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Tip of the Week: Give Foot Baths the Boot

In theory, it’s hard to argue with foot baths: When you step in the germicidal solution, infectious agents are killed before they can be tracked throughout the shelter.

 

That’s theory. The reality? Foot baths can become cesspools that, according to the ASPCA’s Dr. Stephanie Janeczko, Senior Director, Shelter Medicine Programs, “can actually spread disease rather than prevent it.”

 

Four reasons why you should give foot baths the boot:

  1. Not enough contact time with disinfectants
    Foot baths are meant for quickly dipping your shoes in before walking in high-traffic and/or contaminated areas. But many pathogens, particularly parvo, require at least ten minutes of direct contact with the sanitizing agent before being killed. The quick nature of foot baths, er, “defeets” the purpose.
  2. Organic matter
    Foot baths become contaminated with organic matter like dirt and feces, thereby diminishing their effectiveness since many viruses and bacteria require organic matter to survive.
  3. Lack of scrubbing
    Foot baths are more effective coupled with the scrubbing of the bottom of the shoes. However, this takes additional time and creates a Catch 22, whereby you are adding more organic matter to the foot bath, thus rendering it less sterile.

    4. Water often not deep enough
    Frequently in a shelter setting, foot baths consist of litter boxes containing a towel soaked with a small amount of disinfectant. At best, these shallow foot baths are ineffective. At worst, the added moisture on shoes and floors might actually promote the survival and spread of pathogens.

Ready to step up to an alternative to foot baths? Using dedicated boots or disposable shoe covers is the recommended protocol to control highly contagious diseases such as parvo or ringworm.

Create a Free Parvovirus Protocol in Minutes

What do you do in your shelter to prevent the transmission of disease from foot traffic?

 

Related links:

Webinar with Dr. Stephanie Janeczko: “Parvo 101”
“Get Out, Parvo, and Stay Out!”
UC Davis Koret Shelter Medicine Program: “How long are bleach foot dips active with respect to parvovirus?”

 

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Comments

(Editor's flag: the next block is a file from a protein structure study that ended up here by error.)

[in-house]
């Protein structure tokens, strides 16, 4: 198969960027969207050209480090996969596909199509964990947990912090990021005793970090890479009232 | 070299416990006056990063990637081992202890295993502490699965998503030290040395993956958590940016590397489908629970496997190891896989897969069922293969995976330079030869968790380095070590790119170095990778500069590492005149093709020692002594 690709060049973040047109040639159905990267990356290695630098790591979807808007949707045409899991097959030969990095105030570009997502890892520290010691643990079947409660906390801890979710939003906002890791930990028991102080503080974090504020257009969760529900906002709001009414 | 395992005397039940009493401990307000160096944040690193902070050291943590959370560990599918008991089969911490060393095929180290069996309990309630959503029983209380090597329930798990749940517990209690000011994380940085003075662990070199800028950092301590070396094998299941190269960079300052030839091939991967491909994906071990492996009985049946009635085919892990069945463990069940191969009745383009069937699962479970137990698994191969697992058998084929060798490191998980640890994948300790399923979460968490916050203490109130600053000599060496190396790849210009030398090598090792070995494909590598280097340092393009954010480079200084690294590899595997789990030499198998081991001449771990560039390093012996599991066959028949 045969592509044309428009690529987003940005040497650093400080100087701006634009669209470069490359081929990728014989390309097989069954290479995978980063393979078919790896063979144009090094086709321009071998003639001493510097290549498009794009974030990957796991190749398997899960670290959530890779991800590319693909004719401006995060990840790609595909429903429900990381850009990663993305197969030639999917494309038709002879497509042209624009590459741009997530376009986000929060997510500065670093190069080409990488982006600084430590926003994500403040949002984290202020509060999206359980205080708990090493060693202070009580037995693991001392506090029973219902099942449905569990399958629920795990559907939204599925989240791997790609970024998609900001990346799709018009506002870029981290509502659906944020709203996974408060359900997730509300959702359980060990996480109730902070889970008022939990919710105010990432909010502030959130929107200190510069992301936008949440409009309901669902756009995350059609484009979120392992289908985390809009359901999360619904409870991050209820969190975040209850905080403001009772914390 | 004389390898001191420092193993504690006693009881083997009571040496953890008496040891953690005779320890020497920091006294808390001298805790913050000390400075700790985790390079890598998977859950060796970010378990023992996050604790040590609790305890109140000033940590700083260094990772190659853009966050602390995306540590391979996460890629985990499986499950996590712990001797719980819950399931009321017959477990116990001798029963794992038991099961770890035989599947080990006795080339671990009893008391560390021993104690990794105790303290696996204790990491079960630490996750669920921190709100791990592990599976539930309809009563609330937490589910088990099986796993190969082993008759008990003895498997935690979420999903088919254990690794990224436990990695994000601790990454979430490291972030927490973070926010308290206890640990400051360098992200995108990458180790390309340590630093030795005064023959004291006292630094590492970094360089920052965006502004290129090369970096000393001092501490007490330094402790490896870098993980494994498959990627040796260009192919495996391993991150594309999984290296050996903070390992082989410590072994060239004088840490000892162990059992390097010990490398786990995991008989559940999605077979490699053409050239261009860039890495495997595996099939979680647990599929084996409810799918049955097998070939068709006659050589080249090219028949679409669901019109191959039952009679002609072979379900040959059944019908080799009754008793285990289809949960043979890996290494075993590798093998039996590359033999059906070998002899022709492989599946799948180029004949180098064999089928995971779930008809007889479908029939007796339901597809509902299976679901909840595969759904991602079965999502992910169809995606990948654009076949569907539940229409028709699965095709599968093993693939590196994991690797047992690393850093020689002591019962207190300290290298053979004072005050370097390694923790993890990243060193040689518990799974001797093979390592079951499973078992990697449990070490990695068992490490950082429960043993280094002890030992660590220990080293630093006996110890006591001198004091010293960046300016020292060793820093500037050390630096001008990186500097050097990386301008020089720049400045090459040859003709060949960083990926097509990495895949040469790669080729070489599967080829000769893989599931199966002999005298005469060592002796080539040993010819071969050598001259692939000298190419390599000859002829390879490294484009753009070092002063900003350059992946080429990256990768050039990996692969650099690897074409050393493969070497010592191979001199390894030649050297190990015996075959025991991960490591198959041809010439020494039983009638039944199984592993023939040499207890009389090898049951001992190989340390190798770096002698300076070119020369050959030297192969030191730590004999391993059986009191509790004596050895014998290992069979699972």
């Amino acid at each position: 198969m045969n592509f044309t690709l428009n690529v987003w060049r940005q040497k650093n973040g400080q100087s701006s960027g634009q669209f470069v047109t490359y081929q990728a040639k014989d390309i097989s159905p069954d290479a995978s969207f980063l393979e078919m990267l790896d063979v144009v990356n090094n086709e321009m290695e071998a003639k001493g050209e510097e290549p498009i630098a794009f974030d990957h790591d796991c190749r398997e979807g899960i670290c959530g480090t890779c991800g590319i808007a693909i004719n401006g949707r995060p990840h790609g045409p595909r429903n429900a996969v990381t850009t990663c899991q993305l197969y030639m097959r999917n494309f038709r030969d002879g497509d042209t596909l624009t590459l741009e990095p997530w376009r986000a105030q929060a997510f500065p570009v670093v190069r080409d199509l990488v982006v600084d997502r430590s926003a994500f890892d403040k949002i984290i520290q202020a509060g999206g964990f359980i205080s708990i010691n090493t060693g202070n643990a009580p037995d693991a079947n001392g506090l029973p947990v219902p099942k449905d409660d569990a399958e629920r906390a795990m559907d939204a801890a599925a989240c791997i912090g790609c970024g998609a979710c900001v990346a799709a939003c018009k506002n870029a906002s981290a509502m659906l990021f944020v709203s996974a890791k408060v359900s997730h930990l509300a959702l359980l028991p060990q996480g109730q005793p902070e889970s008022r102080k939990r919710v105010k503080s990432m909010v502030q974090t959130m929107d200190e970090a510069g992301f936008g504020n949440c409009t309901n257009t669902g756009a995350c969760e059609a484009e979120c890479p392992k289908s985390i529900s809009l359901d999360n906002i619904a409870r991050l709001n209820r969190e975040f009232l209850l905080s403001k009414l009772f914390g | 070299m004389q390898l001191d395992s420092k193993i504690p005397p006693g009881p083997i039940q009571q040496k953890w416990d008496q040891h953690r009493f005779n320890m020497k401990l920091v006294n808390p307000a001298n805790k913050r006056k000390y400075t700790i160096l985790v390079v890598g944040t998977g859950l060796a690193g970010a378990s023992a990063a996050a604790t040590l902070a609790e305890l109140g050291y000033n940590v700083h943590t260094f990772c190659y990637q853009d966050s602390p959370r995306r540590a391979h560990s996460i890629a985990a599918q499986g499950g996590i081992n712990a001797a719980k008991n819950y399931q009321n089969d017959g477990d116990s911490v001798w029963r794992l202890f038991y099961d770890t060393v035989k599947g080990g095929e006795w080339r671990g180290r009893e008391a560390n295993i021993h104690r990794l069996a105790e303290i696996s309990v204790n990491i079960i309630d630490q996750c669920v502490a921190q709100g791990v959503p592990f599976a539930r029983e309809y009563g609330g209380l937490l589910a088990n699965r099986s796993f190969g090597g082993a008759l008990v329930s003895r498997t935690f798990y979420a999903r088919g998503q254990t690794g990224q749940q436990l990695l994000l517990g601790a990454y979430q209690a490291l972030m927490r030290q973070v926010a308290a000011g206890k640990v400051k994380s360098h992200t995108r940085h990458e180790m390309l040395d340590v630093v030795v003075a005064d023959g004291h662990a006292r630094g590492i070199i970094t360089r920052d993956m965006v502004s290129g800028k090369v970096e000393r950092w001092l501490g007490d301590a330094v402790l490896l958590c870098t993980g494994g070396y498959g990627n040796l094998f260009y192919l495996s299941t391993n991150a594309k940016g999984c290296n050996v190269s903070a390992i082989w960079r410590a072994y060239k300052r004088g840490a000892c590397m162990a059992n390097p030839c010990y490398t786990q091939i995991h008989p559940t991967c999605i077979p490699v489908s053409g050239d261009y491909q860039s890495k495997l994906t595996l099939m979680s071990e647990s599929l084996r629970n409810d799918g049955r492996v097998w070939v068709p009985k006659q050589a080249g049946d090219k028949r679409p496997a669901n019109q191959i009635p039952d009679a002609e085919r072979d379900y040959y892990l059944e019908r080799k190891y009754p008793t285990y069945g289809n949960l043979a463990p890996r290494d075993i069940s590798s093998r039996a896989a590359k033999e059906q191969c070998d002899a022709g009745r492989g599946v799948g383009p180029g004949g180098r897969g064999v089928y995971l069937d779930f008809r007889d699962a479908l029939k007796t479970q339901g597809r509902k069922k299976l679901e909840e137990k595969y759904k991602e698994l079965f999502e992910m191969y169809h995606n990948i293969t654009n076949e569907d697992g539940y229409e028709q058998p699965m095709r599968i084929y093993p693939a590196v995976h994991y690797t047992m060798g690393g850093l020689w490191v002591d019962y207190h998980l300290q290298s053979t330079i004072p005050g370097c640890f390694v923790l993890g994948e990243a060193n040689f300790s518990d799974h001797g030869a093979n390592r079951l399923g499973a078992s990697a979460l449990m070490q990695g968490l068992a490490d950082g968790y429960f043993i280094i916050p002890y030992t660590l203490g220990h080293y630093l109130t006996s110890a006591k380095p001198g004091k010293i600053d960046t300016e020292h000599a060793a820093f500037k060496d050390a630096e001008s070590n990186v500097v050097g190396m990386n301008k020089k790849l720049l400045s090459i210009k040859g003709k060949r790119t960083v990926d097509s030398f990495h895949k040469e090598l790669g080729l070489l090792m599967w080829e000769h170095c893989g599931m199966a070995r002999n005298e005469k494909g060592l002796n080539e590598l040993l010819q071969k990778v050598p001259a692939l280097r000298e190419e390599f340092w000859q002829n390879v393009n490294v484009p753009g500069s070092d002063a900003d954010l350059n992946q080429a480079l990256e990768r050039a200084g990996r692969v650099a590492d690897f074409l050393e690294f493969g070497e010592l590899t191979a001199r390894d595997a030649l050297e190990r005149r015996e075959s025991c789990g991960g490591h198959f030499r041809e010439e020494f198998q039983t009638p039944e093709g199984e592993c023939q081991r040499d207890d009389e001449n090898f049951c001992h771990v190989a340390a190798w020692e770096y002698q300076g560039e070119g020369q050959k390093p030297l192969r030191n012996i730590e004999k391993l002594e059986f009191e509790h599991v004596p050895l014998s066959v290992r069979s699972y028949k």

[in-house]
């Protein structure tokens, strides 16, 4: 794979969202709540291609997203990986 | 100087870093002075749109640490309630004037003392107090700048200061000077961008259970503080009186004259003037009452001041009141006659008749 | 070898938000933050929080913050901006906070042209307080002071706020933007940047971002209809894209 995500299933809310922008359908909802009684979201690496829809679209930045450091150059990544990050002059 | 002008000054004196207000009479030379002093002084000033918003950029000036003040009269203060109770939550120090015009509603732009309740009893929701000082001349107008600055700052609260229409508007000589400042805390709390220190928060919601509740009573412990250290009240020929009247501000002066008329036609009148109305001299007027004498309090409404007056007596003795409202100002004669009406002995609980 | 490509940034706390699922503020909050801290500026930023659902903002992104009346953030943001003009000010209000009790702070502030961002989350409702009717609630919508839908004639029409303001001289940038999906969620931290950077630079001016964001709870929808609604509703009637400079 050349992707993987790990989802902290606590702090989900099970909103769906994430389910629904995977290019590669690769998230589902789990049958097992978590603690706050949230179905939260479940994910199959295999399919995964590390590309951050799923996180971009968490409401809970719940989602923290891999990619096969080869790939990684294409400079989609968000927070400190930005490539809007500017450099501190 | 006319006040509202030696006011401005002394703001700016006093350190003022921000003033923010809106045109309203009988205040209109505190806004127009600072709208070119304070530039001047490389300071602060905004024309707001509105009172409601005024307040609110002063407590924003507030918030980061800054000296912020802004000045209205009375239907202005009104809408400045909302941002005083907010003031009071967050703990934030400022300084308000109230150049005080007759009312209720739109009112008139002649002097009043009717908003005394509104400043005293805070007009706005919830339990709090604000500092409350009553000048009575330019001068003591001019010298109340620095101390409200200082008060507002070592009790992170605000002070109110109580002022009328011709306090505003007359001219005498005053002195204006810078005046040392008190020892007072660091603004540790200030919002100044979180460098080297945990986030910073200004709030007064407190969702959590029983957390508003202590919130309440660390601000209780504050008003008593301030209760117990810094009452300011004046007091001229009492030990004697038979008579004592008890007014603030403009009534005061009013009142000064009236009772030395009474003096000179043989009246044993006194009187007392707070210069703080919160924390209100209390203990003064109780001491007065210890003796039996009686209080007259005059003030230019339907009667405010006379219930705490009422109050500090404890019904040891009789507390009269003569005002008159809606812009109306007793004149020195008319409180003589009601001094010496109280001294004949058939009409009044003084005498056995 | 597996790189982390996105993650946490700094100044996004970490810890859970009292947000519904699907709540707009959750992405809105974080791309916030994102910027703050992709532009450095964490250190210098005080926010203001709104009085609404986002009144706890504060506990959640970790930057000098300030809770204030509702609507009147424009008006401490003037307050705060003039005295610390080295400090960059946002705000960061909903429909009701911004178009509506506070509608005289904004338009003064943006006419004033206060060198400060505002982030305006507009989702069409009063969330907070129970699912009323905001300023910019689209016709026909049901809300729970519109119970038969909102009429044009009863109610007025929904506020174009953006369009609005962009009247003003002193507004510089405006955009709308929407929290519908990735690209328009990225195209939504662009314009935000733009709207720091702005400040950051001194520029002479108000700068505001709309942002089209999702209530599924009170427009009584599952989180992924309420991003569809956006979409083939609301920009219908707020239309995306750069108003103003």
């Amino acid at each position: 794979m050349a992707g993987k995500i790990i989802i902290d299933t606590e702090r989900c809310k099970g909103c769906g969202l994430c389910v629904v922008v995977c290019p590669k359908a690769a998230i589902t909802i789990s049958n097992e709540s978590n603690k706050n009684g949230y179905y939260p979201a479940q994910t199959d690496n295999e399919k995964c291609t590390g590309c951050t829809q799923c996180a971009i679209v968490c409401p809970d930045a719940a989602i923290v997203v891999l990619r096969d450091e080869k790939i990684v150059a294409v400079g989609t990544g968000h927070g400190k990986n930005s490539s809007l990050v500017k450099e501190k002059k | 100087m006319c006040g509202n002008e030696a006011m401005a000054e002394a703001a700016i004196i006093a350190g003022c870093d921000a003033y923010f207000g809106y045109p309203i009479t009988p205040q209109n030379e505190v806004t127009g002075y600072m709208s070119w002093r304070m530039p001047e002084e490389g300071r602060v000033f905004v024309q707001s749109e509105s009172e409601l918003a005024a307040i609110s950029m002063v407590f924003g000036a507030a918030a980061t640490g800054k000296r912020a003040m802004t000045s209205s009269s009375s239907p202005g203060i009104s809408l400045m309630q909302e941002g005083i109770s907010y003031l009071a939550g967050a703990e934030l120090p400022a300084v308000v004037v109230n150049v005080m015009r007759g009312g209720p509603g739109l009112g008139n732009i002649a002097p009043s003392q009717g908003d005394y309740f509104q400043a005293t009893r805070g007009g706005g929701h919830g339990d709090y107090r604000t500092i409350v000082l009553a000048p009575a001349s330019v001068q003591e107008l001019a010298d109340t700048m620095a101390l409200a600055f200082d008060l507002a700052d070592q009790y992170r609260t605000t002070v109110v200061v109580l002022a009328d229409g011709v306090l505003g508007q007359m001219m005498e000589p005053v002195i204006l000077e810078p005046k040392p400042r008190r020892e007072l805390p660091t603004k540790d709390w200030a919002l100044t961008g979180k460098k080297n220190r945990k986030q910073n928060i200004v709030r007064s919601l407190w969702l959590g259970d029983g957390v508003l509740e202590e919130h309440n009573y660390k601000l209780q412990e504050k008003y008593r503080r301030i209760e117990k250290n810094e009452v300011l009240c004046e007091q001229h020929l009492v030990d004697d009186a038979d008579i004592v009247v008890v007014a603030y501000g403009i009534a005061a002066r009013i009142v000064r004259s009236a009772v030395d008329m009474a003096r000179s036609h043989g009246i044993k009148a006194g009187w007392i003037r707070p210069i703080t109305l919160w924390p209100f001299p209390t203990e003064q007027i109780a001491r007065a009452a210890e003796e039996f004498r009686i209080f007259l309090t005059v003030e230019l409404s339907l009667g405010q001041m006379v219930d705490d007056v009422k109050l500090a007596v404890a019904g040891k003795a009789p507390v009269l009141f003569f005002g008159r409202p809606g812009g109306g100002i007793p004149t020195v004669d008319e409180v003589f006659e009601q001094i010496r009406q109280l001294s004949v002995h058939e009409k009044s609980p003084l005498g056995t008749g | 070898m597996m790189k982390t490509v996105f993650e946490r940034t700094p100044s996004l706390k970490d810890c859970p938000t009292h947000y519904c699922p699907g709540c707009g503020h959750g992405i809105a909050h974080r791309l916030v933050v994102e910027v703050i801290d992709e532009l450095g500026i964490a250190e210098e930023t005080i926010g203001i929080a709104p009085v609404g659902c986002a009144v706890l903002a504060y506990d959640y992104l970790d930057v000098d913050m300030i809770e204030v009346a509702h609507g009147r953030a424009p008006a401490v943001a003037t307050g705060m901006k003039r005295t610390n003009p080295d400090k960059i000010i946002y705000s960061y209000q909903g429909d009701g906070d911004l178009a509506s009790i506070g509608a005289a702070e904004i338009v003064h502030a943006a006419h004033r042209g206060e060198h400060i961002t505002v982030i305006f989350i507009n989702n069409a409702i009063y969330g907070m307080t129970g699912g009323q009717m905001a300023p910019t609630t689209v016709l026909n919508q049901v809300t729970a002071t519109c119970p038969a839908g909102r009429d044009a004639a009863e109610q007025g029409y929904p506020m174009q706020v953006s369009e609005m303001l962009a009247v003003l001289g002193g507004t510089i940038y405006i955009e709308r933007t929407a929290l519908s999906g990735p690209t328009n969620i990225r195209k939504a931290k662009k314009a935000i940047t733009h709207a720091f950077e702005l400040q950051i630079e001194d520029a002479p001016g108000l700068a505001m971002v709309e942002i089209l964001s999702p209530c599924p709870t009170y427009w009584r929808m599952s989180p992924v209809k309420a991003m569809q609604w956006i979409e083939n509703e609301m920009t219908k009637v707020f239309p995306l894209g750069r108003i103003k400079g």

Comment

Are disposable show covers impermeable? If the bottom becomes wet with contamination, does it soak through the the shoe? Does it offer 100% protection against contamination from parvo? I would like to get away from foot baths because I am constantly making staff correct incorrectly set up foot baths. If I can come away from them and know my clinic is protected by shoe covers, then I am willing to try them. But, I just have to know I am not adding a risk of contamination. Thanks!

Comment

Thanks for the great questions, Julie! We'll get those answers for you. Stay tuned!

- ASPCApro Blog Team

Comment

Great questions! How impermeable the shoe cover will be depends on the specific product you go with. The thin blue disposable covers that are frequently used for surgery can get wet easily, while the tyvek-type white covers are water resistant (though not impermeable). If you are planning to use them in an area where water is a concern you probably want to consider buying the reusable plastic shoe covers or boots. You could also use dedicated footwear that is limited to use in one specific area only (such as isolation). The degree of protection that will be afforded with any type of protective footwear (as is true for all PPE!) is dependent not only on the specific product but also on its appropriate use, such as how, when, and where it is put on and then removed so it’s important that everyone is adequate trained on its use.

 

 

Stephanie Janeczko, DVM, MS, DABVP, CAWA

Senior Director, Community Outreach Shelter Medicine Programs

Shelter Research and Development

Comment

I wouldn't use foot baths for this simple reason! They are just far too hazardous! I may not use them for the same reasons as you guys do but even when fitting a bathroom facilities in Hospitals and other medical centers, we have to ensure we leave the room impeccable!

Chris
 

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